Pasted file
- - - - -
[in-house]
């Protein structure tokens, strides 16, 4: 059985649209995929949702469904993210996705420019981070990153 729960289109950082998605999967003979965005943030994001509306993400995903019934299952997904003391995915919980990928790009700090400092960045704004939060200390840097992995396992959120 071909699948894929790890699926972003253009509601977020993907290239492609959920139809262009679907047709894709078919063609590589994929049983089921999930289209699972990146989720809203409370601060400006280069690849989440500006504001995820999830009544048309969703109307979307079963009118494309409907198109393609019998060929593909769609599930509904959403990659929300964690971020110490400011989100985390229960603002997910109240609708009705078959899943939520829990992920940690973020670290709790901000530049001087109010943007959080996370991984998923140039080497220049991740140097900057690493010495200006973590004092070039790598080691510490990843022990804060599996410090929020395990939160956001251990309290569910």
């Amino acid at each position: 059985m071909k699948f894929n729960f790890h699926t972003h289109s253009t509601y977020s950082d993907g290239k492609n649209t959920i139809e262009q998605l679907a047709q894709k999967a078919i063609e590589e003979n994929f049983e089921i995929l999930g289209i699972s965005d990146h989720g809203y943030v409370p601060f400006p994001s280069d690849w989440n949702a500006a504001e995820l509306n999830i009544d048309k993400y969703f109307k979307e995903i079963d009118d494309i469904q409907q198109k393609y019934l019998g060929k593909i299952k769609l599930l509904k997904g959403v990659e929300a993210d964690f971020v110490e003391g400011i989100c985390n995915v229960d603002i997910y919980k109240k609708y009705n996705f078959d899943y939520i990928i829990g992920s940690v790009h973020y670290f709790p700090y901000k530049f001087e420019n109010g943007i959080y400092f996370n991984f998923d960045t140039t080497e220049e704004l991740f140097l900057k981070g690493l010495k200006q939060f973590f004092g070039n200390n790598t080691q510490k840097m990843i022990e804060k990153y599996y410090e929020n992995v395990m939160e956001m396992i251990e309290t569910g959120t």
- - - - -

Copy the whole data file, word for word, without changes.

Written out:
[in-house]
């Protein structure tokens, strides 16, 4: 059985649209995929949702469904993210996705420019981070990153 729960289109950082998605999967003979965005943030994001509306993400995903019934299952997904003391995915919980990928790009700090400092960045704004939060200390840097992995396992959120 071909699948894929790890699926972003253009509601977020993907290239492609959920139809262009679907047709894709078919063609590589994929049983089921999930289209699972990146989720809203409370601060400006280069690849989440500006504001995820999830009544048309969703109307979307079963009118494309409907198109393609019998060929593909769609599930509904959403990659929300964690971020110490400011989100985390229960603002997910109240609708009705078959899943939520829990992920940690973020670290709790901000530049001087109010943007959080996370991984998923140039080497220049991740140097900057690493010495200006973590004092070039790598080691510490990843022990804060599996410090929020395990939160956001251990309290569910």
């Amino acid at each position: 059985m071909k699948f894929n729960f790890h699926t972003h289109s253009t509601y977020s950082d993907g290239k492609n649209t959920i139809e262009q998605l679907a047709q894709k999967a078919i063609e590589e003979n994929f049983e089921i995929l999930g289209i699972s965005d990146h989720g809203y943030v409370p601060f400006p994001s280069d690849w989440n949702a500006a504001e995820l509306n999830i009544d048309k993400y969703f109307k979307e995903i079963d009118d494309i469904q409907q198109k393609y019934l019998g060929k593909i299952k769609l599930l509904k997904g959403v990659e929300a993210d964690f971020v110490e003391g400011i989100c985390n995915v229960d603002i997910y919980k109240k609708y009705n996705f078959d899943y939520i990928i829990g992920s940690v790009h973020y670290f709790p700090y901000k530049f001087e420019n109010g943007i959080y400092f996370n991984f998923d960045t140039t080497e220049e704004l991740f140097l900057k981070g690493l010495k200006q939060f973590f004092g070039n200390n790598t080691q510490k840097m990843i022990e804060k990153y599996y410090e929020n992995v395990m939160e956001m396992i251990e309290t569910g959120t």